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Could two part-time keepers be our Ashes answer?

Peter Handscomb has big gloves to fill. (AAP Image/Paul Miller)
Roar Guru
15th November, 2017
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I was critical of the selectors during their kneejerk reactions to Australia’s disaster of a series against South Africa last summer and more recently in Asia. Dropping Peter Nevill in the South African series was their biggest mistake.

He had stopped the rot with a 60* in Perth and was really starting to find his feet at Test level. However, a match later and told to go back to the Shield to score runs, in spite of averaging 29 and 30 in the New Zealand and South Africa series respectively. These are averages we would have been happy with in the pre-Gilchrist era, as his glove work was of Test quality.

Of course, he scored runs in emphatic fashion, with two big hundreds in his next two Shield games, to rub selectors’ noses in it. Meanwhile, his replacement, Mathew Wade, returned even poorer scores with the bat and he has been markedly inferior with the gloves.

This Shield season had me rooting for Nevill to return to the Test side and for Australia to pick a keeper purely on glove work. By all reports, all the glovemen, including Nevill, have spilled chances, with no clear stand-out.

Peter Nevill takes off for a run

AAP Image/Dave Hunt

Another selection dilemma has been the form of Mathew Renshaw. Many were expecting him to be a lock for the first Test at the Gabba, considering last year’s heroics, but a severe lack of form has him squarely in the spotlight.

That leaves Cameron Bancroft as the most intriguing prospect of the Shield season to date, having firmly put himself in the frame for Test selection.

His mammoth 228* against South Australia is the second time he’s carried his bat this season, the first coming against NSW’s star attack, with a 76* followed by an 86.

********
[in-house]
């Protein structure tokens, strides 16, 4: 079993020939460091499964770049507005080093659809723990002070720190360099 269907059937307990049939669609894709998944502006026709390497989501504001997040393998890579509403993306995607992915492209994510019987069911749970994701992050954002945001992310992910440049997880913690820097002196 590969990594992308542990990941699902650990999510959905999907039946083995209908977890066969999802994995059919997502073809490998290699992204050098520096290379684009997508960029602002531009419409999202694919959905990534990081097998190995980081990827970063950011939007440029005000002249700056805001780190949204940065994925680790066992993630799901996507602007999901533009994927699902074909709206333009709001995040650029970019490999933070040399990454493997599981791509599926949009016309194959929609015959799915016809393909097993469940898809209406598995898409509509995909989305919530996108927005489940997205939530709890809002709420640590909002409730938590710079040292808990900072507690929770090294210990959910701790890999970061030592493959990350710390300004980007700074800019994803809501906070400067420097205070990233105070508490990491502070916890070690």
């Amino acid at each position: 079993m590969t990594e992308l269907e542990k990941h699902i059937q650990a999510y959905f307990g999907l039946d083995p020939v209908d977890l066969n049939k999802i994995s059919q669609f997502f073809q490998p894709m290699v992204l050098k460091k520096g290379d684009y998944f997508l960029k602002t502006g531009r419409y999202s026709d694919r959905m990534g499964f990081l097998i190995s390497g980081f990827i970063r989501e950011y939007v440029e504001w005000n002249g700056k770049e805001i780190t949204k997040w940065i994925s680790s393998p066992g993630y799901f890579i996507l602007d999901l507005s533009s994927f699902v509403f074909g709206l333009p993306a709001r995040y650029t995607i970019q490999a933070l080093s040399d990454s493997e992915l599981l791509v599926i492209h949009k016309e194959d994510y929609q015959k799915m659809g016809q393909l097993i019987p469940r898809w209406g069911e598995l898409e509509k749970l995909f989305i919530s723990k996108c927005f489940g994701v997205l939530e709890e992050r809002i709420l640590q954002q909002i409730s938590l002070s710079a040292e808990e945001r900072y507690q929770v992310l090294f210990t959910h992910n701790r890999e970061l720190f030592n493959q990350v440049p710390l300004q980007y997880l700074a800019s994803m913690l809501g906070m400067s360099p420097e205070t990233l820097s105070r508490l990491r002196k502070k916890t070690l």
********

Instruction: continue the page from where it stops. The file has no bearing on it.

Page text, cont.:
With the keeper position firmly up for grabs, Bancroft has many asking if his glove work is up to Test standard, with only three first-class games under his belt as Western Australia’s third-string keeper. That said, comments on The Roar suggest he outshone Peter Nevill in the game against NSW.

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Another question that is perpetually asked when talking about keepers, and one that was asked when Handscomb was batting so well last summer, is how does taking the gloves full time in the longest format affect batting?

So why not compromise?

Could not Australia run with Bancroft in the opener’s role, where he would be selected on merit over Renshaw anyway, and have him share the keeping with Handscomb?

Would Handscomb be happy to keep part-time, easing his load? Could they come together and work as a team, with maybe one preferring to keep to spin?

It would also give flexibility in the lower batting order if the pitch looks like it could be a road. Hilton Cartwright could come in at seven if they think he could be set for some significant overs. Similarly, if they decide a pitch could get some turn and Glenn Maxwell may be required to turn the arm over for more than a few overs, he could bat at seven with Cartwright at six.

It could also be the answer to keeping our frontline quicks fresh, in having a seven-deep batting line up, with two of those able to take pressure off if needed.

It’s certainly an unorthodox idea, but if Handscomb and Bancroft can make it work then it opens up a plethora of possibilities, especially when we tour the subcontinent next.

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